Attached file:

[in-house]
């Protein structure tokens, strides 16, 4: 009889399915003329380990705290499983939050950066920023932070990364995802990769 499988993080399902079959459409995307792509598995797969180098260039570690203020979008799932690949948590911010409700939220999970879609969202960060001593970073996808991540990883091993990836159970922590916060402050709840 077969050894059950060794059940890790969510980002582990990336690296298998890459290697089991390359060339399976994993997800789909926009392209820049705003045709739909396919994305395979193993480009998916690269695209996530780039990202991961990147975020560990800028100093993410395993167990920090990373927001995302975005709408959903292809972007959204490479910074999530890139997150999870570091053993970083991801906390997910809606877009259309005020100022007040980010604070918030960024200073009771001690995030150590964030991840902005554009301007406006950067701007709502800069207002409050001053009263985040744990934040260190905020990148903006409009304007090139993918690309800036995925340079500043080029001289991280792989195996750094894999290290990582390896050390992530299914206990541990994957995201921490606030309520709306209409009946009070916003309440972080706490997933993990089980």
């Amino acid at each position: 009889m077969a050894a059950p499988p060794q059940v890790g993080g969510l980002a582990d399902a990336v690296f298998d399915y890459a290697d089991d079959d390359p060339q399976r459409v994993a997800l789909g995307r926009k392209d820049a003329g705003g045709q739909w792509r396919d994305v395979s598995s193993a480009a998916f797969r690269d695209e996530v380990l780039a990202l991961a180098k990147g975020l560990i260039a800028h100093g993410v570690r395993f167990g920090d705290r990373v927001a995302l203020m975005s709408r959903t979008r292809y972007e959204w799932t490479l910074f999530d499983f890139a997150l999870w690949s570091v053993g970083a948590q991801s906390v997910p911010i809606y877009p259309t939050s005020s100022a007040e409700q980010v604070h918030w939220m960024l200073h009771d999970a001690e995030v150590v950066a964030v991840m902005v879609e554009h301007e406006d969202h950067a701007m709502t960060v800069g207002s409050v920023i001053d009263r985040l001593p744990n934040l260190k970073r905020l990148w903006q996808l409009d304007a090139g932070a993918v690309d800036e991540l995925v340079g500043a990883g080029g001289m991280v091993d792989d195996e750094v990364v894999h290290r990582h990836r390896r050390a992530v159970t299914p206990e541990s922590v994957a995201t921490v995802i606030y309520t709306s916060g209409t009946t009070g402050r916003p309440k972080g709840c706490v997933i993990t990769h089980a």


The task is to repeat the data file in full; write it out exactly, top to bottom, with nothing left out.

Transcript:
[in-house]
């Protein structure tokens, strides 16, 4: 009889399915003329380990705290499983939050950066920023932070990364995802990769 499988993080399902079959459409995307792509598995797969180098260039570690203020979008799932690949948590911010409700939220999970879609969202960060001593970073996808991540990883091993990836159970922590916060402050709840 077969050894059950060794059940890790969510980002582990990336690296298998890459290697089991390359060339399976994993997800789909926009392209820049705003045709739909396919994305395979193993480009998916690269695209996530780039990202991961990147975020560990800028100093993410395993167990920090990373927001995302975005709408959903292809972007959204490479910074999530890139997150999870570091053993970083991801906390997910809606877009259309005020100022007040980010604070918030960024200073009771001690995030150590964030991840902005554009301007406006950067701007709502800069207002409050001053009263985040744990934040260190905020990148903006409009304007090139993918690309800036995925340079500043080029001289991280792989195996750094894999290290990582390896050390992530299914206990541990994957995201921490606030309520709306209409009946009070916003309440972080706490997933993990089980």
């Amino acid at each position: 009889m077969a050894a059950p499988p060794q059940v890790g993080g969510l980002a582990d399902a990336v690296f298998d399915y890459a290697d089991d079959d390359p060339q399976r459409v994993a997800l789909g995307r926009k392209d820049a003329g705003g045709q739909w792509r396919d994305v395979s598995s193993a480009a998916f797969r690269d695209e996530v380990l780039a990202l991961a180098k990147g975020l560990i260039a800028h100093g993410v570690r395993f167990g920090d705290r990373v927001a995302l203020m975005s709408r959903t979008r292809y972007e959204w799932t490479l910074f999530d499983f890139a997150l999870w690949s570091v053993g970083a948590q991801s906390v997910p911010i809606y877009p259309t939050s005020s100022a007040e409700q980010v604070h918030w939220m960024l200073h009771d999970a001690e995030v150590v950066a964030v991840m902005v879609e554009h301007e406006d969202h950067a701007m709502t960060v800069g207002s409050v920023i001053d009263r985040l001593p744990n934040l260190k970073r905020l990148w903006q996808l409009d304007a090139g932070a993918v690309d800036e991540l995925v340079g500043a990883g080029g001289m991280v091993d792989d195996e750094v990364v894999h290290r990582h990836r390896r050390a992530v159970t299914p206990e541990s922590v994957a995201t921490v995802i606030y309520t709306s916060g209409t009946t009070g402050r916003p309440k972080g709840c706490v997933i993990t990769h089980a």